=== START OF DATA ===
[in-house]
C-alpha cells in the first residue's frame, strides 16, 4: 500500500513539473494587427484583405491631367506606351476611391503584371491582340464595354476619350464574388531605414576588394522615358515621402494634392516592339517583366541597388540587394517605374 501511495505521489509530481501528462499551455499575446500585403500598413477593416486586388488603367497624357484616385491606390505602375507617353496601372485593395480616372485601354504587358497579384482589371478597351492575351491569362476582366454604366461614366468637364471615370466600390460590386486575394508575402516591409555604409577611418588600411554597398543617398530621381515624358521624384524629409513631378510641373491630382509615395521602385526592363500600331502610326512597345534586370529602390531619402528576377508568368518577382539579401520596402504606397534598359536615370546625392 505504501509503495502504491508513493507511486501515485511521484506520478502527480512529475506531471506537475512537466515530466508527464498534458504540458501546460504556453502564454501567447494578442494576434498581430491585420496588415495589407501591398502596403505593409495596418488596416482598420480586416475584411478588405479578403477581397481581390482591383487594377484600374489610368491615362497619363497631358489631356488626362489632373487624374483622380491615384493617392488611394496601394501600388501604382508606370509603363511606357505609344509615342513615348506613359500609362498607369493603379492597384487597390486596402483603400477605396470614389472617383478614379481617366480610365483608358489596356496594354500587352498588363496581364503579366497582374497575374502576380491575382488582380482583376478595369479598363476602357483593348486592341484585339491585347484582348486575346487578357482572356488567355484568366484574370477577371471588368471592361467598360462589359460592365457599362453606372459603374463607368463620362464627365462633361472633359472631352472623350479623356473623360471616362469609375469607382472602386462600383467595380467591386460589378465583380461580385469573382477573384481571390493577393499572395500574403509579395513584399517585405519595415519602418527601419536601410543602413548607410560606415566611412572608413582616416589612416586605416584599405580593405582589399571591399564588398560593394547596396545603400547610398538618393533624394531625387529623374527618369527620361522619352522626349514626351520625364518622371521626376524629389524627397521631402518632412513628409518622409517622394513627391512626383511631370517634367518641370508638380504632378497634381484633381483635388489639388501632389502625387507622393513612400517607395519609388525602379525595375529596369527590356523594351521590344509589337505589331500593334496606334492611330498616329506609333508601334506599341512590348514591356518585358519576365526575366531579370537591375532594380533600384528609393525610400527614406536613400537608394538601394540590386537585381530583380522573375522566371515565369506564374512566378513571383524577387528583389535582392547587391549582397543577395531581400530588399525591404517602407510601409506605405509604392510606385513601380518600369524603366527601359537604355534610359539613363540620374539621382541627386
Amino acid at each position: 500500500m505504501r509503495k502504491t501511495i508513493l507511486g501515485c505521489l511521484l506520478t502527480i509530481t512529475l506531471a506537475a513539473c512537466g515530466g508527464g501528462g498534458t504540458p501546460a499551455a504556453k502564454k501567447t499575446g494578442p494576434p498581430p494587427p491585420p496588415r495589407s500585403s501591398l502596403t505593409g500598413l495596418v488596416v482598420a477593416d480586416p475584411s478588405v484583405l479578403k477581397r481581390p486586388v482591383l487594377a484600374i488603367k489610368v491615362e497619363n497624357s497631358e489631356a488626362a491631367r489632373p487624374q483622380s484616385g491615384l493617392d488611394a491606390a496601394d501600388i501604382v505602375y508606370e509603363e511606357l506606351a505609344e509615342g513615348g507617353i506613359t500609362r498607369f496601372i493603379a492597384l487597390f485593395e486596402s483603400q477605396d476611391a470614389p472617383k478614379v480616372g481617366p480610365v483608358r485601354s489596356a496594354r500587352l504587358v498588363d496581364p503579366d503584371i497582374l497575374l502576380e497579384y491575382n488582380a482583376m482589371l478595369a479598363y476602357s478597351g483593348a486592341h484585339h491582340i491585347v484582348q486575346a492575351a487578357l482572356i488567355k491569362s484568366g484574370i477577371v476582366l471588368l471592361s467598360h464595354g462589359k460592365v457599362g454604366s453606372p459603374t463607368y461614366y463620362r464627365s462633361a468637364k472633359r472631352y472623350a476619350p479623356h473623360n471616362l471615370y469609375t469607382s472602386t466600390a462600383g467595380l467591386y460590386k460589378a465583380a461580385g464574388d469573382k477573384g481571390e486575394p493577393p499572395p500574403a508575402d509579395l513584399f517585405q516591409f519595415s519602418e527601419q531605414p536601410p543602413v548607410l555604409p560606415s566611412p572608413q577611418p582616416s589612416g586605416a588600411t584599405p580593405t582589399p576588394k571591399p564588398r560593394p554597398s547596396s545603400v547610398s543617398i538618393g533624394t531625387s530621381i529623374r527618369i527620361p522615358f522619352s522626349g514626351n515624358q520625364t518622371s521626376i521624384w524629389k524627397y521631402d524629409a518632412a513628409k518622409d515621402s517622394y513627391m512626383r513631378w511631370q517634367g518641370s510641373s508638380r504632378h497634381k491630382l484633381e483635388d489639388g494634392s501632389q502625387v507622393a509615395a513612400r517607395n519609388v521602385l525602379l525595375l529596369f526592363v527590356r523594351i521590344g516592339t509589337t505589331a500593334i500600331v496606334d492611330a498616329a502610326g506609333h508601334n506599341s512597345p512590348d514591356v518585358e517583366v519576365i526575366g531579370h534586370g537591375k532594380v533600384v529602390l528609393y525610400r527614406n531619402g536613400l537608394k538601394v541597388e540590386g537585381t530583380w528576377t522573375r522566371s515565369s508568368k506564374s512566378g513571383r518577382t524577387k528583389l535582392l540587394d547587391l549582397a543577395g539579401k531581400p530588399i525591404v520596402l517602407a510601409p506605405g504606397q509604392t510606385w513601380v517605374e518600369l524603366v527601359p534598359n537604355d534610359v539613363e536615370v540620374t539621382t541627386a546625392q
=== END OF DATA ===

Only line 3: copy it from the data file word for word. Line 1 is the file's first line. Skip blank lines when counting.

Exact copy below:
Amino acid at each position: 500500500m505504501r509503495k502504491t501511495i508513493l507511486g501515485c505521489l511521484l506520478t502527480i509530481t512529475l506531471a506537475a513539473c512537466g515530466g508527464g501528462g498534458t504540458p501546460a499551455a504556453k502564454k501567447t499575446g494578442p494576434p498581430p494587427p491585420p496588415r495589407s500585403s501591398l502596403t505593409g500598413l495596418v488596416v482598420a477593416d480586416p475584411s478588405v484583405l479578403k477581397r481581390p486586388v482591383l487594377a484600374i488603367k489610368v491615362e497619363n497624357s497631358e489631356a488626362a491631367r489632373p487624374q483622380s484616385g491615384l493617392d488611394a491606390a496601394d501600388i501604382v505602375y508606370e509603363e511606357l506606351a505609344e509615342g513615348g507617353i506613359t500609362r498607369f496601372i493603379a492597384l487597390f485593395e486596402s483603400q477605396d476611391a470614389p472617383k478614379v480616372g481617366p480610365v483608358r485601354s489596356a496594354r500587352l504587358v498588363d496581364p503579366d503584371i497582374l497575374l502576380e497579384y491575382n488582380a482583376m482589371l478595369a479598363y476602357s478597351g483593348a486592341h484585339h491582340i491585347v484582348q486575346a492575351a487578357l482572356i488567355k491569362s484568366g484574370i477577371v476582366l471588368l471592361s467598360h464595354g462589359k460592365v457599362g454604366s453606372p459603374t463607368y461614366y463620362r464627365s462633361a468637364k472633359r472631352y472623350a476619350p479623356h473623360n471616362l471615370y469609375t469607382s472602386t466600390a462600383g467595380l467591386y460590386k460589378a465583380a461580385g464574388d469573382k477573384g481571390e486575394p493577393p499572395p500574403a508575402d509579395l513584399f517585405q516591409f519595415s519602418e527601419q531605414p536601410p543602413v548607410l555604409p560606415s566611412p572608413q577611418p582616416s589612416g586605416a588600411t584599405p580593405t582589399p576588394k571591399p564588398r560593394p554597398s547596396s545603400v547610398s543617398i538618393g533624394t531625387s530621381i529623374r527618369i527620361p522615358f522619352s522626349g514626351n515624358q520625364t518622371s521626376i521624384w524629389k524627397y521631402d524629409a518632412a513628409k518622409d515621402s517622394y513627391m512626383r513631378w511631370q517634367g518641370s510641373s508638380r504632378h497634381k491630382l484633381e483635388d489639388g494634392s501632389q502625387v507622393a509615395a513612400r517607395n519609388v521602385l525602379l525595375l529596369f526592363v527590356r523594351i521590344g516592339t509589337t505589331a500593334i500600331v496606334d492611330a498616329a502610326g506609333h508601334n506599341s512597345p512590348d514591356v518585358e517583366v519576365i526575366g531579370h534586370g537591375k532594380v533600384v529602390l528609393y525610400r527614406n531619402g536613400l537608394k538601394v541597388e540590386g537585381t530583380w528576377t522573375r522566371s515565369s508568368k506564374s512566378g513571383r518577382t524577387k528583389l535582392l540587394d547587391l549582397a543577395g539579401k531581400p530588399i525591404v520596402l517602407a510601409p506605405g504606397q509604392t510606385w513601380v517605374e518600369l524603366v527601359p534598359n537604355d534610359v539613363e536615370v540620374t539621382t541627386a546625392q